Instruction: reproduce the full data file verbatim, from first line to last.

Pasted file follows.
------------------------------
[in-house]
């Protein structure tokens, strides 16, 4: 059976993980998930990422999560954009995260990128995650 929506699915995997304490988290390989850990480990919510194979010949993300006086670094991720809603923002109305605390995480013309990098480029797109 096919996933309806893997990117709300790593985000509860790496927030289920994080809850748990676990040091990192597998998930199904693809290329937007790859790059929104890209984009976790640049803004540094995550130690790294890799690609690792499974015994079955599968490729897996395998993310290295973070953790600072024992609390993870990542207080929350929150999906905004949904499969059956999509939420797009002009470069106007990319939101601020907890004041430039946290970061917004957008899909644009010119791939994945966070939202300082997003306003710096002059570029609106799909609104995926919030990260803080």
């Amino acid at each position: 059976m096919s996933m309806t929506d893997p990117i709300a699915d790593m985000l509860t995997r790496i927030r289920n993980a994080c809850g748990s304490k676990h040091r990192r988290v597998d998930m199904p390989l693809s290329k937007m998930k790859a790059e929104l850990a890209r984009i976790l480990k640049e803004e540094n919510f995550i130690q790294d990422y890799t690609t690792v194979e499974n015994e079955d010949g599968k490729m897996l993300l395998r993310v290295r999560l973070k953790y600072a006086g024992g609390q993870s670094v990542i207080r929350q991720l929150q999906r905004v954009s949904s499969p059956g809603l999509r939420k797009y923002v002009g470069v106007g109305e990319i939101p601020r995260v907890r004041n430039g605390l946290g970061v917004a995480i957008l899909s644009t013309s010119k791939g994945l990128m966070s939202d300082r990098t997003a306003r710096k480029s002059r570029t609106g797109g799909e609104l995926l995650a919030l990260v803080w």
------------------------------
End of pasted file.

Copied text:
[in-house]
């Protein structure tokens, strides 16, 4: 059976993980998930990422999560954009995260990128995650 929506699915995997304490988290390989850990480990919510194979010949993300006086670094991720809603923002109305605390995480013309990098480029797109 096919996933309806893997990117709300790593985000509860790496927030289920994080809850748990676990040091990192597998998930199904693809290329937007790859790059929104890209984009976790640049803004540094995550130690790294890799690609690792499974015994079955599968490729897996395998993310290295973070953790600072024992609390993870990542207080929350929150999906905004949904499969059956999509939420797009002009470069106007990319939101601020907890004041430039946290970061917004957008899909644009010119791939994945966070939202300082997003306003710096002059570029609106799909609104995926919030990260803080």
């Amino acid at each position: 059976m096919s996933m309806t929506d893997p990117i709300a699915d790593m985000l509860t995997r790496i927030r289920n993980a994080c809850g748990s304490k676990h040091r990192r988290v597998d998930m199904p390989l693809s290329k937007m998930k790859a790059e929104l850990a890209r984009i976790l480990k640049e803004e540094n919510f995550i130690q790294d990422y890799t690609t690792v194979e499974n015994e079955d010949g599968k490729m897996l993300l395998r993310v290295r999560l973070k953790y600072a006086g024992g609390q993870s670094v990542i207080r929350q991720l929150q999906r905004v954009s949904s499969p059956g809603l999509r939420k797009y923002v002009g470069v106007g109305e990319i939101p601020r995260v907890r004041n430039g605390l946290g970061v917004a995480i957008l899909s644009t013309s010119k791939g994945l990128m966070s939202d300082r990098t997003a306003r710096k480029s002059r570029t609106g797109g799909e609104l995926l995650a919030l990260v803080w």